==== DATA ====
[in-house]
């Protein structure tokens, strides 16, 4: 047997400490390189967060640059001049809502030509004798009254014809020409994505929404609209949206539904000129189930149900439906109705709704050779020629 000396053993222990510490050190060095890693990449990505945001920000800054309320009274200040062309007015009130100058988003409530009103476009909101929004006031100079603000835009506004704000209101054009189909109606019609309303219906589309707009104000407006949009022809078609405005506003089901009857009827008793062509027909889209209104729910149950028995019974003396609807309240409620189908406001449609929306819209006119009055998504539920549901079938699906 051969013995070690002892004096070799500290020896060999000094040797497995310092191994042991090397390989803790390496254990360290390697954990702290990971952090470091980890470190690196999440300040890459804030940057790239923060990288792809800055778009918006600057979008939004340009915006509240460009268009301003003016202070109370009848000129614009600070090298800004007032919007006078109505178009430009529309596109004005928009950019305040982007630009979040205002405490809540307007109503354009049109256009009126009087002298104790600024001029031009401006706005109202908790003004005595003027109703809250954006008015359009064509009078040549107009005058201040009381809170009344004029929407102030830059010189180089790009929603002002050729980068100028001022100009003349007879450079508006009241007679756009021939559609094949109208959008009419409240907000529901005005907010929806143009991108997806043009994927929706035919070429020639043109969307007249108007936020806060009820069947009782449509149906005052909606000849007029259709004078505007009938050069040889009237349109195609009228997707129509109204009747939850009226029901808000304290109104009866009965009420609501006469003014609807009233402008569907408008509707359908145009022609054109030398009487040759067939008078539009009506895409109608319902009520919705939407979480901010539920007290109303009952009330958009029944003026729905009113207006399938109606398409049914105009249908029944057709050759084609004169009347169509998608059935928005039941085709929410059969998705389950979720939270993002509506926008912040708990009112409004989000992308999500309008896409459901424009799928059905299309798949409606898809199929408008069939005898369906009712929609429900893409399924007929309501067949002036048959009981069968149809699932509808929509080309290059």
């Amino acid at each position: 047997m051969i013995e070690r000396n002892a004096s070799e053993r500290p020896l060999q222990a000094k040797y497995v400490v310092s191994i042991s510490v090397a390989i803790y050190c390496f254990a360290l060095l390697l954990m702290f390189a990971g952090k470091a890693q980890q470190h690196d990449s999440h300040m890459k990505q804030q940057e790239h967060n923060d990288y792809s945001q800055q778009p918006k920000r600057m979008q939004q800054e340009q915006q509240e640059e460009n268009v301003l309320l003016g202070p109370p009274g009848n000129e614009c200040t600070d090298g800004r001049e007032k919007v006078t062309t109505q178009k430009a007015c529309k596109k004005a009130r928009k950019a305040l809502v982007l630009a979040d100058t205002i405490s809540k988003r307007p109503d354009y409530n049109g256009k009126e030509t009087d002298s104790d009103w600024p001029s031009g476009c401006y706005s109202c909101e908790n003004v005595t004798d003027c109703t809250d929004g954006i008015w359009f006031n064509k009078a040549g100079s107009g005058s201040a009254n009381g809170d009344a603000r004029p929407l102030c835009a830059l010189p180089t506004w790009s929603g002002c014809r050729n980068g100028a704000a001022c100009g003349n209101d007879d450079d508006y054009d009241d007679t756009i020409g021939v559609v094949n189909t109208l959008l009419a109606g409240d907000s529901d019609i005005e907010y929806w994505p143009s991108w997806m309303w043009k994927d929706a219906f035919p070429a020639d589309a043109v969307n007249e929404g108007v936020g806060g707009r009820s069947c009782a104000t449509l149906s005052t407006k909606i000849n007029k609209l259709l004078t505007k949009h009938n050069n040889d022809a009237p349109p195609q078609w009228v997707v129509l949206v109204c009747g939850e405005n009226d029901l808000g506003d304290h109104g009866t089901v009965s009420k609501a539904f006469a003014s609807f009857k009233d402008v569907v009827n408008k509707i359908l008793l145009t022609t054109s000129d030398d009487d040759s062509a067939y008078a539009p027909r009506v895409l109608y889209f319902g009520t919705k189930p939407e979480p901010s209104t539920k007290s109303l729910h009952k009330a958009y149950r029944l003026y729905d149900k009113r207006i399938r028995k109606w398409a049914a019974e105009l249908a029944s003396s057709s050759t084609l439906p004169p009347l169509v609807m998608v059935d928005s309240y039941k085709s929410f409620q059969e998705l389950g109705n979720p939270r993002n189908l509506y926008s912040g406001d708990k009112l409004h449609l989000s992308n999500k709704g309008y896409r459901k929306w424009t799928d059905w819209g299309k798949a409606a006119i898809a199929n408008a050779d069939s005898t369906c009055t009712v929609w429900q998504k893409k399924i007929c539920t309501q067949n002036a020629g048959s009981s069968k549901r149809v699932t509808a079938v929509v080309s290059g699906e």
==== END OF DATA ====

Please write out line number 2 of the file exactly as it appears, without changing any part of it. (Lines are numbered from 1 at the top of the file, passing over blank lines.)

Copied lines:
């Protein structure tokens, strides 16, 4: 047997400490390189967060640059001049809502030509004798009254014809020409994505929404609209949206539904000129189930149900439906109705709704050779020629 000396053993222990510490050190060095890693990449990505945001920000800054309320009274200040062309007015009130100058988003409530009103476009909101929004006031100079603000835009506004704000209101054009189909109606019609309303219906589309707009104000407006949009022809078609405005506003089901009857009827008793062509027909889209209104729910149950028995019974003396609807309240409620189908406001449609929306819209006119009055998504539920549901079938699906 051969013995070690002892004096070799500290020896060999000094040797497995310092191994042991090397390989803790390496254990360290390697954990702290990971952090470091980890470190690196999440300040890459804030940057790239923060990288792809800055778009918006600057979008939004340009915006509240460009268009301003003016202070109370009848000129614009600070090298800004007032919007006078109505178009430009529309596109004005928009950019305040982007630009979040205002405490809540307007109503354009049109256009009126009087002298104790600024001029031009401006706005109202908790003004005595003027109703809250954006008015359009064509009078040549107009005058201040009381809170009344004029929407102030830059010189180089790009929603002002050729980068100028001022100009003349007879450079508006009241007679756009021939559609094949109208959008009419409240907000529901005005907010929806143009991108997806043009994927929706035919070429020639043109969307007249108007936020806060009820069947009782449509149906005052909606000849007029259709004078505007009938050069040889009237349109195609009228997707129509109204009747939850009226029901808000304290109104009866009965009420609501006469003014609807009233402008569907408008509707359908145009022609054109030398009487040759067939008078539009009506895409109608319902009520919705939407979480901010539920007290109303009952009330958009029944003026729905009113207006399938109606398409049914105009249908029944057709050759084609004169009347169509998608059935928005039941085709929410059969998705389950979720939270993002509506926008912040708990009112409004989000992308999500309008896409459901424009799928059905299309798949409606898809199929408008069939005898369906009712929609429900893409399924007929309501067949002036048959009981069968149809699932509808929509080309290059």